In Theaters This Weekend: Reviews of 'Paul Blart 2,' 'Unfriended' and More

Paul Blart: Mall Cop 2 Trailer Still - H 2014
Courtesy of Sony Pictures Entertainment

Paul Blart: Mall Cop 2 Trailer Still - H 2014

Read what THR's critics are saying about the Jonah Hill-James Franco starrer 'True Story' and the Tom Hardy drama 'Child 44.'

A Segway-loving mall cop, a group of tormented teens and a Soviet police officer are heading to theaters this weekend with the releases of Paul Blart: Mall Cop 2, Unfriended and Child 44.

Find out what The Hollywood Reporter's critics are saying about the weekend's new offerings (as well as which film will likely top the weekend's box office).

Paul Blart: Mall Cop 2

Kevin James, Raini Rodriguez, Neal McDonough and Shirley Knight star in director Andy Fickman's follow-up to the 2009 comedy. The action centers on the eponymous security guard finding himself in danger during a Las Vegas vacation. THR film critic Frank Scheck writes in his review that the film is a "painfully unfunny, slapdash follow-up in which the title character is so relentlessly obnoxious that you'll be cheering for the villains."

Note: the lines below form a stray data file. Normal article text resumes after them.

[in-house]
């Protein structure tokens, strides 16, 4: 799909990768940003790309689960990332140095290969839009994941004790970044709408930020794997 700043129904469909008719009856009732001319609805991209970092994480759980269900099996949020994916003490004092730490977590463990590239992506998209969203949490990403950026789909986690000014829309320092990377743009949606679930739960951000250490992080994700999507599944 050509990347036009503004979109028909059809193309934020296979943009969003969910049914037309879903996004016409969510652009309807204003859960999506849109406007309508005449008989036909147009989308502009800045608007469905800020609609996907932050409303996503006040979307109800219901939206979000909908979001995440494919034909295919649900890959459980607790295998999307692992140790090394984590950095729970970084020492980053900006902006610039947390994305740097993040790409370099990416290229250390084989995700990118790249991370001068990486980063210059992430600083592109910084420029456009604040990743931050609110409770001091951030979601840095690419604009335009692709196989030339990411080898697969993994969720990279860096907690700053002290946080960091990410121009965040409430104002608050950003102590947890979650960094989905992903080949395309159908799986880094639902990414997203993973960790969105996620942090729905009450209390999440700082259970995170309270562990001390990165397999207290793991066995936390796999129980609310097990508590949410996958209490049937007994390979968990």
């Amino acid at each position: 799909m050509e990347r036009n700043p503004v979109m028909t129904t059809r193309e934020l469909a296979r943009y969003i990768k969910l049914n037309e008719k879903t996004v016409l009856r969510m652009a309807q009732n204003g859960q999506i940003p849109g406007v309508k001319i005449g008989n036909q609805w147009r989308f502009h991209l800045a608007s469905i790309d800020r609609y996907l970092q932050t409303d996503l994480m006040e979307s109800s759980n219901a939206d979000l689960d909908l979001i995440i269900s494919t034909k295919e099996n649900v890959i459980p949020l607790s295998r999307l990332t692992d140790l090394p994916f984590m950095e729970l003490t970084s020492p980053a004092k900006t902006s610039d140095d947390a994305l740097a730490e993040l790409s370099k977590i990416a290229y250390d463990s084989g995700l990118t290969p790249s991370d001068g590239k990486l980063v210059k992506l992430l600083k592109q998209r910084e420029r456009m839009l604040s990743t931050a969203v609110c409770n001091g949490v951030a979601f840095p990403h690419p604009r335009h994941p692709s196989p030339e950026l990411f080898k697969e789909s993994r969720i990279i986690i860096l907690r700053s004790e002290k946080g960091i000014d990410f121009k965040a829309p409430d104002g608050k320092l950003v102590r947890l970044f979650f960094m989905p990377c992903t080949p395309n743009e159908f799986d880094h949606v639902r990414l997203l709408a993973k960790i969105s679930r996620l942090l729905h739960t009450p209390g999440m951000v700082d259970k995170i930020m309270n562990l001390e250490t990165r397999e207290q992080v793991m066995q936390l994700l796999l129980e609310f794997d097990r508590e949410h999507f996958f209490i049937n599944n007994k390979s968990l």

Director Levan Gabriadze's horror film stars Shelley Hennig, Moses Storm and Renee Olstead in the story of a group of teens tormented by their dead friend's online account. "In the end, one would rather be back at one's own computer, tending to the tedious details of digital life, than watching this clique get pinged to death," THR film critic John DeFore writes in his review

Child 44

Tom Hardy, Gary Oldman, Noomi Rapace and Joel Kinnaman star in director Daniel Espinosa's drama about a military police officer who investigates a string of child murders in the Stalin-era Soviet Union. THR film critic Jordan Mintzer writes in his review that the film "doesn’t really captivate the way it should," despite the actors' "committed turns."

True Story

A former New York Times reporter investigates an accused murderer in director Rupert Goold's drama. Jonah Hill, James Franco and Felicity Jones star. The film "is involving but surprisingly calm," and Franco and Hill's scenes aren't "as convincing as might be expected from these actors," according to DeFore. Read his full review here. 

Twitter: @_RyanGajewski